Ceiling Damage Ductwork Condensation/Water (not In Attic)... - HVAC - DIY Chatroom Home Improvement Forum


Go Back   DIY Chatroom Home Improvement Forum > Home Improvement > HVAC

CLICK HERE AND JOIN OUR COMMUNITY TODAY...IT'S FREE!

Reply
 
Thread Tools Display Modes
Old 07-02-2013, 09:14 AM   #1
Newbie
 
Join Date: Jul 2013
Posts: 6
Rewards Points: 10
Question

Ceiling damage Ductwork Condensation/Water (not in attic)...


I just had to cut a small piece of my kitchen ceiling out because of water damage. Once I put my head there and took a look I noticed the ductwork and flex piping in the ceiling had a lot of condensation and water was dripping on to the drywall ceiling. There is condensation and water dripping in other areas besides the part that I cut out. This issue is in the ceiling of my 3-level 20-year old townhouse between the 2nd and 3rd floor. The ductwork, as far as I can see, is not insulated (guessing because above and below are 'conditioned' space. Right above the issue area is a bedroom. I did some searching and I only really found this issue discussed mostly associated with attics. I have a home warranty and opened up a work order on the A/C as I think it has to be related (I'm a total newbie). I also noticed some condensation on the cold side of the system that's located in a utility closet on the 1st floor of the townhouse.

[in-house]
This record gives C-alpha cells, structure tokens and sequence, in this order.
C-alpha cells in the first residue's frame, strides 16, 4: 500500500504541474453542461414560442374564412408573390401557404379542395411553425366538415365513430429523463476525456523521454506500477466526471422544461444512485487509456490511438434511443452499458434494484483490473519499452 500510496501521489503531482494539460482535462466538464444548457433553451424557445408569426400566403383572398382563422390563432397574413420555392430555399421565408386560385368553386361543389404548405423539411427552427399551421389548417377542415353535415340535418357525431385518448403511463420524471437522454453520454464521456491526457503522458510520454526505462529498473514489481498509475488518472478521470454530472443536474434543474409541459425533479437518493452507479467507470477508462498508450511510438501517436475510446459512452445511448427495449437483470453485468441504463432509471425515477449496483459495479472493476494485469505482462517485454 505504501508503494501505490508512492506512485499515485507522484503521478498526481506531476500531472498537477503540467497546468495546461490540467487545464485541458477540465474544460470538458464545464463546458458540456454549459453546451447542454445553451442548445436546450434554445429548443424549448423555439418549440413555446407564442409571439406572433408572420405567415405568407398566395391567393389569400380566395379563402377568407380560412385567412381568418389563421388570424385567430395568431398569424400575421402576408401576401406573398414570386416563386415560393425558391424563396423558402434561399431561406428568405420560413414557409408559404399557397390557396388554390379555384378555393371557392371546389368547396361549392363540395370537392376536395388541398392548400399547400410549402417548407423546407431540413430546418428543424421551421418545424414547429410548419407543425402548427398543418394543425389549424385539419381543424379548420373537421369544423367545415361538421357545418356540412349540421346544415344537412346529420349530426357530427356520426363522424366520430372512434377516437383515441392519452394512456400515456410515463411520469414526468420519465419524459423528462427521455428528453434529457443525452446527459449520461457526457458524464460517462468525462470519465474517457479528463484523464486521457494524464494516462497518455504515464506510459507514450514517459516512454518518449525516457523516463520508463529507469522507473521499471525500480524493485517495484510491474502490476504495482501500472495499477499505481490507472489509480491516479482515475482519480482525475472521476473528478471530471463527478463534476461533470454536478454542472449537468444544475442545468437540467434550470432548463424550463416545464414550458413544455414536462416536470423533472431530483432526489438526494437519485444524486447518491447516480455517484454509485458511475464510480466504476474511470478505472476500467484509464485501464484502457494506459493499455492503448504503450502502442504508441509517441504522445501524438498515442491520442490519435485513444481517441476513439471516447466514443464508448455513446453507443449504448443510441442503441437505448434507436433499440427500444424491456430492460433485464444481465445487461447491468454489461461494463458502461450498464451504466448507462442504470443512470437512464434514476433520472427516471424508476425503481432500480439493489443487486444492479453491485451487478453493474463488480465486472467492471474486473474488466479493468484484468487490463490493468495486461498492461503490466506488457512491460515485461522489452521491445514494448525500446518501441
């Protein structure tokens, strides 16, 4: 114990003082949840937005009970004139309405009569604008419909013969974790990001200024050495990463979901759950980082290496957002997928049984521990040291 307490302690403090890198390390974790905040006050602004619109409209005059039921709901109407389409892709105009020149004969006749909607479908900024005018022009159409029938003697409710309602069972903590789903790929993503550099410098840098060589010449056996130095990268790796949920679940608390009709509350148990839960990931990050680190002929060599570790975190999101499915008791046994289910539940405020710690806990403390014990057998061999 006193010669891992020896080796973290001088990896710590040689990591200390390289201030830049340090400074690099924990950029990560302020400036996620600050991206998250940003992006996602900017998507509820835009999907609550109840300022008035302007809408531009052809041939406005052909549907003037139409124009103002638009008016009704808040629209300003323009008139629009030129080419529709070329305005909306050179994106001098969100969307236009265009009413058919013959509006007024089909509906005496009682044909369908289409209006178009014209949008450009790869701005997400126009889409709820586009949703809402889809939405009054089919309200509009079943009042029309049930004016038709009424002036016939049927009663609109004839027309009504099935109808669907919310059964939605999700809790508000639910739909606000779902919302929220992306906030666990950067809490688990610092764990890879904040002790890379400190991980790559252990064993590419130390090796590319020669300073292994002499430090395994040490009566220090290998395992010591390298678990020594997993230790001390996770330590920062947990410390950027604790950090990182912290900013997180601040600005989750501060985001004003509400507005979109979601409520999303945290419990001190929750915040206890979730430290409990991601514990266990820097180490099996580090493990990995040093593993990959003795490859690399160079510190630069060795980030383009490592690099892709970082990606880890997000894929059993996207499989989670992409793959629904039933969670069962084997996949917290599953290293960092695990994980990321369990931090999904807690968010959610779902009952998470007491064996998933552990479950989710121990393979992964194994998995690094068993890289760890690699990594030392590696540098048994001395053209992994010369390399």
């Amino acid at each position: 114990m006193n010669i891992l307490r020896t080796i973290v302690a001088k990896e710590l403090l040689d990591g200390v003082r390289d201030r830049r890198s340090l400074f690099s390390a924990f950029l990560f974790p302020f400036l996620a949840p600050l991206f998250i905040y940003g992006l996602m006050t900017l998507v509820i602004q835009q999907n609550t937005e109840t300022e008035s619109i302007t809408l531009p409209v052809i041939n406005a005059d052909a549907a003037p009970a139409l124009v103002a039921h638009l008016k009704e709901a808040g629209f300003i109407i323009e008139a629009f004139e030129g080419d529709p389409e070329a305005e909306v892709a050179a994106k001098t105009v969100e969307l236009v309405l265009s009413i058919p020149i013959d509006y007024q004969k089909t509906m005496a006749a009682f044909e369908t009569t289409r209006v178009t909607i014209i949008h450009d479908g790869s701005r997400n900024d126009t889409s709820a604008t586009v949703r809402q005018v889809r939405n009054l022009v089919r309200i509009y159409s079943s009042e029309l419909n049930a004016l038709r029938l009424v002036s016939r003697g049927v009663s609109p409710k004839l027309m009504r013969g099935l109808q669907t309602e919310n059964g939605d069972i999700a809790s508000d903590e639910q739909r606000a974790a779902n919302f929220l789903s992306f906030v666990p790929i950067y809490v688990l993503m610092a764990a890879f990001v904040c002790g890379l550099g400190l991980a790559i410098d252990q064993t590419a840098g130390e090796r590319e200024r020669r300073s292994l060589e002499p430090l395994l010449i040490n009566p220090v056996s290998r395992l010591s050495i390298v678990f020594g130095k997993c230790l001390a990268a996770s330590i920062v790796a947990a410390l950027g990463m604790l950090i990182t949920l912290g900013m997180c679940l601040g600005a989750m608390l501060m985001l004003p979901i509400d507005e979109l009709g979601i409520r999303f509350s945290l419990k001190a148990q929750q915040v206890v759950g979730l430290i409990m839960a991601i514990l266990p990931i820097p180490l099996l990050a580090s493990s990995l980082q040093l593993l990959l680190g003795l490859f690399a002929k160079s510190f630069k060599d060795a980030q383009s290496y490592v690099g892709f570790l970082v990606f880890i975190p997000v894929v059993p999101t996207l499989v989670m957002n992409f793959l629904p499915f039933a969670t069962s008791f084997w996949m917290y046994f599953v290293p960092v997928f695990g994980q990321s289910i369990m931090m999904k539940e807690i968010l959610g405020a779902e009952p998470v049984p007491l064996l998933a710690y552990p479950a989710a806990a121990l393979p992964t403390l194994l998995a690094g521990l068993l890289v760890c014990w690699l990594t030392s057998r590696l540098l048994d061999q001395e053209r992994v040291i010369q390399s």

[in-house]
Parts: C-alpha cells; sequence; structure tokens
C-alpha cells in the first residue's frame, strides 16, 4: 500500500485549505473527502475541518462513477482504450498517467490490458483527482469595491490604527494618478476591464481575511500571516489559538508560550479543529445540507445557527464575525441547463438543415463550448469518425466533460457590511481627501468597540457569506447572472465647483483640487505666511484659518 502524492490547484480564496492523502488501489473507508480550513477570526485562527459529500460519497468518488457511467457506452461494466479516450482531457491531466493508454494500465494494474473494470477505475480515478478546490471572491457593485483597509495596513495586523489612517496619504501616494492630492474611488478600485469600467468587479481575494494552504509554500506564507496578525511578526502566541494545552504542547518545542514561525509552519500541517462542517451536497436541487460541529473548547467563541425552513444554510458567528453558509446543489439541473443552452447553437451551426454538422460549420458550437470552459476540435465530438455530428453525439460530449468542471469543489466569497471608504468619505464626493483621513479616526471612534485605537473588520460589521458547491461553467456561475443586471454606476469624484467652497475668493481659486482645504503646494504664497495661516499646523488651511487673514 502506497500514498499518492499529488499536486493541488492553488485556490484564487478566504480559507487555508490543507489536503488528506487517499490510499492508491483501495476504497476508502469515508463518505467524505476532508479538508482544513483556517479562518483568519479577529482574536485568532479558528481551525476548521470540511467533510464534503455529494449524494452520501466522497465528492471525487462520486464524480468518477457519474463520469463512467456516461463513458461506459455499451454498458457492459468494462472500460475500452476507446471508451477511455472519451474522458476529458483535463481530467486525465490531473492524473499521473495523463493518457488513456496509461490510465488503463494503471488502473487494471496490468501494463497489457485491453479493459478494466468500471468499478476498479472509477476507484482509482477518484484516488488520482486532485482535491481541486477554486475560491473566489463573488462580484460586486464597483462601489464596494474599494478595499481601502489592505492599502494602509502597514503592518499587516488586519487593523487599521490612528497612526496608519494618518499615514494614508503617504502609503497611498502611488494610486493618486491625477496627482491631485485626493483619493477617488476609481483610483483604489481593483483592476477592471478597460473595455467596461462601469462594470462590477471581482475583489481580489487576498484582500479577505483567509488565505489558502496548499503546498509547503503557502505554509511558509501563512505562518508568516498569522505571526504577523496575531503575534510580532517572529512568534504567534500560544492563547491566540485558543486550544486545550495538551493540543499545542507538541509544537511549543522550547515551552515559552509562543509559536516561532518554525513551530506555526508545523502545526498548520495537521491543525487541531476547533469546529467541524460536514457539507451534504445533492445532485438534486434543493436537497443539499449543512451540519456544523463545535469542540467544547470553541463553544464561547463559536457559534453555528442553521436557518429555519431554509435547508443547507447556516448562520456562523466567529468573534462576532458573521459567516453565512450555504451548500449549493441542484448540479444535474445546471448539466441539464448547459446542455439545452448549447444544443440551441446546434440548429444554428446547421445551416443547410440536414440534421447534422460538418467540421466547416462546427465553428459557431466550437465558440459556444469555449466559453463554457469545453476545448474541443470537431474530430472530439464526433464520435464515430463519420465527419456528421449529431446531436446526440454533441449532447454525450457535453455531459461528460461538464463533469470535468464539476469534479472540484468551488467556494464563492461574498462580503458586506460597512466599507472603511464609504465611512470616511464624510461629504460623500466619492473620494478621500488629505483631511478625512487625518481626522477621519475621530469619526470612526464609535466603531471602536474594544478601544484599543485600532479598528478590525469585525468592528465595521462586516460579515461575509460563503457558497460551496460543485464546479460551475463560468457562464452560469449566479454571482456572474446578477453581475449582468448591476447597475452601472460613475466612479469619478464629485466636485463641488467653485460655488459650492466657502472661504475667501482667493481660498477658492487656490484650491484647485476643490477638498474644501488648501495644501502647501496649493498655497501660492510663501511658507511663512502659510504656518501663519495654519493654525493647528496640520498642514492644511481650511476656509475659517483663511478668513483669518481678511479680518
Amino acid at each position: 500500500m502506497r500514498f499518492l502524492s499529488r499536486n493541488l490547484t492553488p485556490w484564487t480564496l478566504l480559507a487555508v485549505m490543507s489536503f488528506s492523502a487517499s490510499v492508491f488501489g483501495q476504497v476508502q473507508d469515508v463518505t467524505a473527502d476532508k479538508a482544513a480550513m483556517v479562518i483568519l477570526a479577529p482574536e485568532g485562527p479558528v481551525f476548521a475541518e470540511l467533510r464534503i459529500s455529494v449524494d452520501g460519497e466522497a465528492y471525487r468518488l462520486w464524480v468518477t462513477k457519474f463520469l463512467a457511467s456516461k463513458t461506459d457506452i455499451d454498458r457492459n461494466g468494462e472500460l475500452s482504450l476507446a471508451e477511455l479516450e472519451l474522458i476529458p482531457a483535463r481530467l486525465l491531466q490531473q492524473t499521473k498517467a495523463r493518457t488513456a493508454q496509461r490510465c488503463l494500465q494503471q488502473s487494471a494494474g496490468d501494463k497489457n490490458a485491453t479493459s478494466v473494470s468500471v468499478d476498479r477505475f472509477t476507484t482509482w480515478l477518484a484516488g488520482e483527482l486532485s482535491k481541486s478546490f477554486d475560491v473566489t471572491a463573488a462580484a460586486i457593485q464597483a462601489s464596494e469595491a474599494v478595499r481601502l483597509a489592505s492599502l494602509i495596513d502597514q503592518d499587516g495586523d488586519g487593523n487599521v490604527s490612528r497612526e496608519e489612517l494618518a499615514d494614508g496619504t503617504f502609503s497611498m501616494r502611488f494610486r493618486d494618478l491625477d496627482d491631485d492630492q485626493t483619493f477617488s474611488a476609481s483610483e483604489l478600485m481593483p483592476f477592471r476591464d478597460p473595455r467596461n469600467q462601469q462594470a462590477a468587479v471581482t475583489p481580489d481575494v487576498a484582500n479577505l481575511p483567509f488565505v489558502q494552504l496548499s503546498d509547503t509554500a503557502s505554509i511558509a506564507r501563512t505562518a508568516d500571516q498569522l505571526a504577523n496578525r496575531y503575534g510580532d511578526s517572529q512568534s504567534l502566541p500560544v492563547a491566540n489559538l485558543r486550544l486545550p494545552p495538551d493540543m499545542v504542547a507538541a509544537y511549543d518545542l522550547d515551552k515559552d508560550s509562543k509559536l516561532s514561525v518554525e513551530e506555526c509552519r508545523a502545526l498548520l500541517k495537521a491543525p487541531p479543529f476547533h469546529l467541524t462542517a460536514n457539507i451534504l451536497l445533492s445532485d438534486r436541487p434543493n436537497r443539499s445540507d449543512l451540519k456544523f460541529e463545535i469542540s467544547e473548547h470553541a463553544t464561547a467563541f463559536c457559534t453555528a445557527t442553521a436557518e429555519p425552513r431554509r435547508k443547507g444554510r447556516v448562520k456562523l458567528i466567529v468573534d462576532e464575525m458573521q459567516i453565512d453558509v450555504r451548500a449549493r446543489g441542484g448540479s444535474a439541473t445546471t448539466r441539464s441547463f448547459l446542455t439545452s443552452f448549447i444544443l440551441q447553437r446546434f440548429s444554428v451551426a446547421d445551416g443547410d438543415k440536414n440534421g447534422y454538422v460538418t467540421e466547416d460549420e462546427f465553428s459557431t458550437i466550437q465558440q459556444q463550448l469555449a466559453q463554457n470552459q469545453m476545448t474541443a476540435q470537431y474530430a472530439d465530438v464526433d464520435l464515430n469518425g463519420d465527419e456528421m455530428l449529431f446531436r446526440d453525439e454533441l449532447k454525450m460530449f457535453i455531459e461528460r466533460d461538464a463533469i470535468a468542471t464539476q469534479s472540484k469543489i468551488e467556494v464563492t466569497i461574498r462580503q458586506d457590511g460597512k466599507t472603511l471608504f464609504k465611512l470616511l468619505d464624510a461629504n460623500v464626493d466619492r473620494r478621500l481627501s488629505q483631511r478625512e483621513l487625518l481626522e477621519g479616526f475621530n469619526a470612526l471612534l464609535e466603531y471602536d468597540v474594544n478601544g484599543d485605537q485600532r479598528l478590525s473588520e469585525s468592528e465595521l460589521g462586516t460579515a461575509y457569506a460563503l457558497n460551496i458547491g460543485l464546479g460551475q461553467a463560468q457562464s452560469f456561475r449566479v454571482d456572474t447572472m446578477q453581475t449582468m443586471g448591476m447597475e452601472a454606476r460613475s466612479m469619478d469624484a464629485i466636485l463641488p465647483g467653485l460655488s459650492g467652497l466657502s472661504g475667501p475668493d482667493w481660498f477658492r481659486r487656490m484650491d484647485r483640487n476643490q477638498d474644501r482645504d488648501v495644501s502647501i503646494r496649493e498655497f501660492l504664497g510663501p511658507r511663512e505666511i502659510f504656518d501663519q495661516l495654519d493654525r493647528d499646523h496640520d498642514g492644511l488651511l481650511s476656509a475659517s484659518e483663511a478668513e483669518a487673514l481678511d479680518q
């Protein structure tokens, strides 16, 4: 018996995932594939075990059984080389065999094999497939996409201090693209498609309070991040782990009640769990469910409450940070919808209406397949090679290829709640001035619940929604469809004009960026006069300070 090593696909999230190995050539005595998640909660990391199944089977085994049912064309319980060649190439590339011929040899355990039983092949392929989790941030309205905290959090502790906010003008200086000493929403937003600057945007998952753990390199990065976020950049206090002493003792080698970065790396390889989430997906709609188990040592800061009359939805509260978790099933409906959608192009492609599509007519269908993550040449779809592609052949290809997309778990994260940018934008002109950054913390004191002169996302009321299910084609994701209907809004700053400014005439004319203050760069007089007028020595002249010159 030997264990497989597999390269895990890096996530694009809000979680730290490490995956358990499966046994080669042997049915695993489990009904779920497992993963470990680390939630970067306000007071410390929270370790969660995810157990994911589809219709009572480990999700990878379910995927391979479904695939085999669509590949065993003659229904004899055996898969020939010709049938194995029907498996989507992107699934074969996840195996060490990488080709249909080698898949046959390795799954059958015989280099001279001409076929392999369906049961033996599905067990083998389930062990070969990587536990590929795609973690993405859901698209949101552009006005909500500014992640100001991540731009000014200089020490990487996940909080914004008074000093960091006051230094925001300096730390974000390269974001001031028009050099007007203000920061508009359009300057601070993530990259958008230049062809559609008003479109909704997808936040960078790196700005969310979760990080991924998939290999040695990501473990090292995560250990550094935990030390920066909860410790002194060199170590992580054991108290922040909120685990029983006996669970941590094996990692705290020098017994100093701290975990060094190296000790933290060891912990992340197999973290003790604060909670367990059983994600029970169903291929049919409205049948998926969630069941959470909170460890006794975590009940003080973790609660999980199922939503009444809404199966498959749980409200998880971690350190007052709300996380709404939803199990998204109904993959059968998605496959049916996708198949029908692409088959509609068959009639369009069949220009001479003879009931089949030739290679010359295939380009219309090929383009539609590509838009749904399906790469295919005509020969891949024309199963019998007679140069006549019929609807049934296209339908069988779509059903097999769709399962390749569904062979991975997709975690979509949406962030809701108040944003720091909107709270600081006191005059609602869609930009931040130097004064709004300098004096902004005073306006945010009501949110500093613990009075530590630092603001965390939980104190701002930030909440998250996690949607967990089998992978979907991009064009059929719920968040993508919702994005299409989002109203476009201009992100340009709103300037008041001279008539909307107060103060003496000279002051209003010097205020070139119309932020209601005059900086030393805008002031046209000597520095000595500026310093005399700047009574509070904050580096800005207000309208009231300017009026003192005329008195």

Does anyone have any thoughts on what could be causing this problem?

Advertisement

rosadod is offline   Reply With Quote
Old 07-02-2013, 02:02 PM   #2
Member
 
Join Date: Oct 2012
Posts: 282
Rewards Points: 266
Default

Ceiling damage Ductwork Condensation/Water (not in attic)...


High humidity levels in the air meeting the cold surfaces of the duct work. The surfaces that are condensing are at or below dew point.

Is this an indication of a problem with the system? Maybe.

I am "more" inclined to think it's more than likely an issue with how you're running your system.

I see this more often (with duct work that is within the conditioned space) when the homeowner runs the system only when they are home to save energy, allowing the home to warm up and the humidity to increase during the off times. The other situation is when the AC is turned off at night and the windows opened up because it's cooler outside. If the humidity level is high outside all this humidity comes into the home waiting for the next time the AC runs.

There are situations where problems with the AC system could cause this. Biggest one would be dirty air filters or blower wheel which reduce the air flow and can greatly reduce the air temperature that is being sent into the duct work. This condition can cause "sweating" for hours on end.

Is duct work normally insulated in a residential conditioned space? No, it's actually very rare........ 25 years and I've never been asked, told or volunteered to do it even on very high end homes with the plans and the job supervised by an engineer.

Advertisement

old_squid is offline   Reply With Quote
Old 07-02-2013, 02:20 PM   #3